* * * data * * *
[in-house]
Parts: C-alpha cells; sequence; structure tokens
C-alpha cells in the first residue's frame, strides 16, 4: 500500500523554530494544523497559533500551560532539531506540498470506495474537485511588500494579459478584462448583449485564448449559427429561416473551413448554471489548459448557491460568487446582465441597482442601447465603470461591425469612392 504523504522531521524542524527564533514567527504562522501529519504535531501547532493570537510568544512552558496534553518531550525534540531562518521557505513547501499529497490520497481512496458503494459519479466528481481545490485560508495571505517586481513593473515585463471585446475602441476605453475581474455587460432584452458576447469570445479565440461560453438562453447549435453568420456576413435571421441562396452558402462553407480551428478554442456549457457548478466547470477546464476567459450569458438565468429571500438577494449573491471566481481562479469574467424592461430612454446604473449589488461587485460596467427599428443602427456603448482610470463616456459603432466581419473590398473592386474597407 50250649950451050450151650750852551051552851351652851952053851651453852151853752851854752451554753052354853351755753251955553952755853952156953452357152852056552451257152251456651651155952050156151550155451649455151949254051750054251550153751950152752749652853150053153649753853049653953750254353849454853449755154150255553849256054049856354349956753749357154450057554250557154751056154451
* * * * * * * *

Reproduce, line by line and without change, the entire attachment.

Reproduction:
[in-house]
Parts: C-alpha cells; sequence; structure tokens
C-alpha cells in the first residue's frame, strides 16, 4: 500500500523554530494544523497559533500551560532539531506540498470506495474537485511588500494579459478584462448583449485564448449559427429561416473551413448554471489548459448557491460568487446582465441597482442601447465603470461591425469612392 504523504522531521524542524527564533514567527504562522501529519504535531501547532493570537510568544512552558496534553518531550525534540531562518521557505513547501499529497490520497481512496458503494459519479466528481481545490485560508495571505517586481513593473515585463471585446475602441476605453475581474455587460432584452458576447469570445479565440461560453438562453447549435453568420456576413435571421441562396452558402462553407480551428478554442456549457457548478466547470477546464476567459450569458438565468429571500438577494449573491471566481481562479469574467424592461430612454446604473449589488461587485460596467427599428443602427456603448482610470463616456459603432466581419473590398473592386474597407 50250649950451050450151650750852551051552851351652851952053851651453852151853752851854752451554753052354853351755753251955553952755853952156953452357152852056552451257152251456651651155952050156151550155451649455151949254051750054251550153751950152752749652853150053153649753853049653953750254353849454853449755154150255553849256054049856354349956753749357154450057554250557154751056154451